BOOTLEG FILES 510: “Quo Vadis?” (1913 Italian epic).
LAST SEEN: The film can be seen on the Russian website Mail.ru.
AMERICAN HOME VIDEO: A tiny mail order company offers this title.
REASON FOR BOOTLEG STATUS: It seems as if almost everyone forgot about this film.
CHANCES OF SEEING A COMMERCIAL DVD RELEASE: There is a high quality European DVD release, so maybe an American edition is possible.
One hundred years ago, the hottest movie in America was the Italian epic “Quo Vadis?” Adapted from the best-selling novel of ancient Rome by Henryk Sienkiewicz, this production created a sensation when it crossed the Atlantic and opened in April 1913 at New York’s Astor Theatre (a major Broadway house reconfigured as a cinema). The Astor charged an unprecedented $1.50 per ticket, but demand was so strong that the film played for nine months. Road show presentations took “Quo Vadis?” to other major cities, where it inspired awe from audiences. The news of the American release helped to secure a special royal screening in London for King George V and Queen Mary.
Today, however, “Quo Vadis?” is all but forgotten. Unless you are a film scholar that spent far too many hours watching old movies, there is an excellent chance that you never heard of the film.
How did the film fall from box office bonanza to near-total obscurity? Well, there’s quite a story behind its rise and fall.
During the first decade of the 20th century, film producers and exhibitors believed they had a winning formula by keeping their movies on the short side. Although a number of feature-length films were successfully released, the industry mostly preferred to stick with one- or two-reel offerings. The reasoning behind this was two-fold: it was cheaper to make shorter films and easier to secure profits from multiple screenings.
In 1912, this environment was disrupted when a French company produced a four-reel version of “Queen Elizabeth” starring Sarah Bernhardt, the world’s most prominent theatrical star. “Queen Elizabeth” was imported to the U.S. by Adolph Zukor, and its premiere at New York’s Lyceum Theatre was the cultural event of the year.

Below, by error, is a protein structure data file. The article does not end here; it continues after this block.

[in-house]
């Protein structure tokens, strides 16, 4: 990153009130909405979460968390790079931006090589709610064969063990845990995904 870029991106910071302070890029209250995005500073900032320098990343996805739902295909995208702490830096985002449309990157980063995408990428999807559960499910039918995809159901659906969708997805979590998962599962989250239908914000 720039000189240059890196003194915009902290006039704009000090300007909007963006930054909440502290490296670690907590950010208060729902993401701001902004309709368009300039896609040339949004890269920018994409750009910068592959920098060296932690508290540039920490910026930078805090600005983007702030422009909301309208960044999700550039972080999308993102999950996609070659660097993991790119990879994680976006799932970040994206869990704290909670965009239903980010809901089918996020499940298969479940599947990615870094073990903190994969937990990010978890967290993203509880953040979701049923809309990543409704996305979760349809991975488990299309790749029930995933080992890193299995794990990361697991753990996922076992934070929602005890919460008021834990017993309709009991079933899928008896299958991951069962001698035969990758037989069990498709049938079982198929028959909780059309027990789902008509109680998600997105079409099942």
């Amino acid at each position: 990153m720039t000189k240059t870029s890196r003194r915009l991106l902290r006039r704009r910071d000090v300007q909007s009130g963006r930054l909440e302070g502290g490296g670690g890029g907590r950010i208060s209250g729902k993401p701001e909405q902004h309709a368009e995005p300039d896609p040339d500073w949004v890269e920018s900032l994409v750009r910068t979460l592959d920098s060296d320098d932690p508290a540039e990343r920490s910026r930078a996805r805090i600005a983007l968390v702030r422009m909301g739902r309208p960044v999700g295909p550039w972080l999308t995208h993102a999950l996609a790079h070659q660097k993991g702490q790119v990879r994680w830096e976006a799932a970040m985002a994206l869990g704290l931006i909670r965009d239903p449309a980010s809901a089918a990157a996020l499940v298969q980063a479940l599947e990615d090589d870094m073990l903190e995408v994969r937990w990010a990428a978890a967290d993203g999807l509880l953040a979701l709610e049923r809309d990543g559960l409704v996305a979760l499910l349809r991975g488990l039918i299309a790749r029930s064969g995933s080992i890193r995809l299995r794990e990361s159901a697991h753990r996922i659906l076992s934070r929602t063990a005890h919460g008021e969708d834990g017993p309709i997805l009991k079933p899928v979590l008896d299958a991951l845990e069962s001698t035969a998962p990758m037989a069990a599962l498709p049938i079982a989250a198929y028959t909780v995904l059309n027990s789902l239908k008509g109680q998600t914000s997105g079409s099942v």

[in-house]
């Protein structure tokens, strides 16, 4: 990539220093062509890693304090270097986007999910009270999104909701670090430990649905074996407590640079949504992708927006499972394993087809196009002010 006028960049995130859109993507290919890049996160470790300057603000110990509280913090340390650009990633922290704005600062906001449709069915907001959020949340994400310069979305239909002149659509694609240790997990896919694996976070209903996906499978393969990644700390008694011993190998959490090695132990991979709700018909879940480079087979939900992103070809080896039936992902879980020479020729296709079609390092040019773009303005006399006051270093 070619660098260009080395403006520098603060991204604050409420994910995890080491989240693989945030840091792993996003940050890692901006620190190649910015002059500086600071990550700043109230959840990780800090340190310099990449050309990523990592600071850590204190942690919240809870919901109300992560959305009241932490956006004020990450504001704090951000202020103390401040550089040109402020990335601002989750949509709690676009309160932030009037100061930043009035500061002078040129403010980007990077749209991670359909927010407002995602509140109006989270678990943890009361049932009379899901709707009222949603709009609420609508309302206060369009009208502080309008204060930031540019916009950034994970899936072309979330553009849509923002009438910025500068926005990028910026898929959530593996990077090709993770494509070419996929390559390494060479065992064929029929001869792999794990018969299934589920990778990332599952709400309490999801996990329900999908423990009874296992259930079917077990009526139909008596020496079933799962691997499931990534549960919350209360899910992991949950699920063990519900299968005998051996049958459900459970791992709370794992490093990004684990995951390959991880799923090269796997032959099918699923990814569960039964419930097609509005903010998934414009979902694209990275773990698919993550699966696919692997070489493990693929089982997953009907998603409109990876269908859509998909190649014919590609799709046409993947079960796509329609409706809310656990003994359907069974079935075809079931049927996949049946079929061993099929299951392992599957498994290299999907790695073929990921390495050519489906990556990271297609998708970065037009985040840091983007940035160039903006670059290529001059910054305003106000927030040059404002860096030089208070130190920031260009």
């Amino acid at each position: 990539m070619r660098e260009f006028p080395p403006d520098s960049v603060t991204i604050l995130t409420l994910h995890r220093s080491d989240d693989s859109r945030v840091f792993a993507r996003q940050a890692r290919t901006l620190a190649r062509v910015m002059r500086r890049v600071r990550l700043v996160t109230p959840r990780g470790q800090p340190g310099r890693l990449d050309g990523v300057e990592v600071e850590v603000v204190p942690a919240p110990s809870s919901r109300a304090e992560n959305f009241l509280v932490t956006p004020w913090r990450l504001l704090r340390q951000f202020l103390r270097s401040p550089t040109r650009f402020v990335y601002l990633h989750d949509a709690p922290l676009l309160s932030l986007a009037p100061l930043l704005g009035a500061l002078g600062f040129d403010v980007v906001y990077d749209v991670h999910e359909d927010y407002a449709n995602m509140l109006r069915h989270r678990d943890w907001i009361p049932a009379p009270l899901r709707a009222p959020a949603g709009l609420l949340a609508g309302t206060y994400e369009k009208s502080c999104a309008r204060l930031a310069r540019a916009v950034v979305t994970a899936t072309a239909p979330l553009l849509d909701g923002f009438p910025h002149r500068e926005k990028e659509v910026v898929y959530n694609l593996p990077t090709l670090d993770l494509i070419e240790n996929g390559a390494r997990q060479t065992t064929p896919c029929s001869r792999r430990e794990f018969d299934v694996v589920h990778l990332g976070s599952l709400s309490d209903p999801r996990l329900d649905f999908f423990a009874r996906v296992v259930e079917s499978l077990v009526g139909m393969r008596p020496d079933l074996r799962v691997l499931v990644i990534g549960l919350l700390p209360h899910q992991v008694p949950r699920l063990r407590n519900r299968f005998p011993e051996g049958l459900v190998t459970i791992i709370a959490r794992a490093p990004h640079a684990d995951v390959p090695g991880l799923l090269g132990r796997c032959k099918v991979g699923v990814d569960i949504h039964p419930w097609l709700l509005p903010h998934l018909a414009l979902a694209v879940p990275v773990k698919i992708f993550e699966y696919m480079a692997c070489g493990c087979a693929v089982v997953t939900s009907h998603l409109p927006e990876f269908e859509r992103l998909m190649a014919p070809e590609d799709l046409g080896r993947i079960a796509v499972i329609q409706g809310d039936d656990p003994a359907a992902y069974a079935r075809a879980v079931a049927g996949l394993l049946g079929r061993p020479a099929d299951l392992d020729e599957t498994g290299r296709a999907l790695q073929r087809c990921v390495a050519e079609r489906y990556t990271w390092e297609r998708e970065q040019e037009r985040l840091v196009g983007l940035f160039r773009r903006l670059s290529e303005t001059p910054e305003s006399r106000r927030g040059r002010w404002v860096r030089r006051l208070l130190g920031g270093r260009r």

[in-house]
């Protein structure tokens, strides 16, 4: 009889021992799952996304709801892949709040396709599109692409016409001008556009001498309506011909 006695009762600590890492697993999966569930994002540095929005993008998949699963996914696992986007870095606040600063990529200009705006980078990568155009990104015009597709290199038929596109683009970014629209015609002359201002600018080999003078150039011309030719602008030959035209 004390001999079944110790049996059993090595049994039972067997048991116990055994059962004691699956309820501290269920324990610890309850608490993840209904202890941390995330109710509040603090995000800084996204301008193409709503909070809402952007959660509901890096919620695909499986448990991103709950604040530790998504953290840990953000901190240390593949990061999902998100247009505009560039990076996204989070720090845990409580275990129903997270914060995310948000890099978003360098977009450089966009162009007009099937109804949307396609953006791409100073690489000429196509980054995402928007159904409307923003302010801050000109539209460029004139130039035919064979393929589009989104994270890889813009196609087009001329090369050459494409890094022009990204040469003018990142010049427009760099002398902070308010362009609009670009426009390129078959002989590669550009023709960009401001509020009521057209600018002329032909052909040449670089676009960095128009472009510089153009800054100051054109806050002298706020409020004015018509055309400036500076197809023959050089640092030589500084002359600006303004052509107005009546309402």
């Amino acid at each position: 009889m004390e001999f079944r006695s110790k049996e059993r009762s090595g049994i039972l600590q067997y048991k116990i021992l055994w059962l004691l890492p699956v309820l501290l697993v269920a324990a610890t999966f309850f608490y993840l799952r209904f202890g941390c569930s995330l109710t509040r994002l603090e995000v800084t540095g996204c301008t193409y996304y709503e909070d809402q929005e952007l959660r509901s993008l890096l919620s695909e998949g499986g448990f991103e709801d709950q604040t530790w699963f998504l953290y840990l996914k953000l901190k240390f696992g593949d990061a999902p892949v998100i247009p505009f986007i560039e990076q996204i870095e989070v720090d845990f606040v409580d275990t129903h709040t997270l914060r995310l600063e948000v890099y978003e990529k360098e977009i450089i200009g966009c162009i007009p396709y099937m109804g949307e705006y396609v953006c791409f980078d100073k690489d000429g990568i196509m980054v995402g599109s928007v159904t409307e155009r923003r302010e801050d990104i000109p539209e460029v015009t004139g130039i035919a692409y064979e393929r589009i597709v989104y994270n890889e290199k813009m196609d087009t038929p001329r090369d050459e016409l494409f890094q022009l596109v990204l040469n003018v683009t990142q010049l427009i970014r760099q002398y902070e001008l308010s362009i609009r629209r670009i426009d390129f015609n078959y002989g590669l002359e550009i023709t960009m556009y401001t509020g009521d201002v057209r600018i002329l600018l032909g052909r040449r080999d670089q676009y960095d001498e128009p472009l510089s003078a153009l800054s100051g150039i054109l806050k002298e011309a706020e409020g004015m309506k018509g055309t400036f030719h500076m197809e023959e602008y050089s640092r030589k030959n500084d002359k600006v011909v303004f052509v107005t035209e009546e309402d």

In truth, “Queen Elizabeth” was a stodgy, heavily theatrical work that had no reason to exist except for the regal presence of Bernhardt. While “Queen Elizabeth” tapped the commercial potential for feature-length films, the artistic potential was still untouched.
And that’s where Società Italiana Cines came in with its grand offering of “Quo Vadis?”, which was reportedly made for a then-record budget of $150,000. Quite frankly, there was nothing like it – a full-fledged spectacle, complete with scores of costumed extras, three-dimensional sets (not the painted backdrops used in most films of the era), and elaborate sequences including a quasi-orgy for the Emperor Nero and a climax that featured racing chariots and lions attacking Christian martyrs in Rome’s Colosseum.
In terms of razzle-dazzle, “Quo Vadis?” is still a highly impressive work. The presence of dozens of centurions, the toga-clad Roman elite, scantily-clad “Syrian dancers” and armored gladiators provides the foundation for the modern movie epic. In moving away from the theatricality that anchored so much of the early silent movies, director Enrico Guazzoni wisely chose to shoot exterior scenes that showed the scope of the Roman countryside. This gave a rich degree of reality to scenes that required massive crowd action (particularly the panicked exodus during the burning of Rome), while sensitive moments such as the vision of Christ to St. Peter on the outskirts of the city resonated, in large part, to having them placed in natural settings rather than in a studio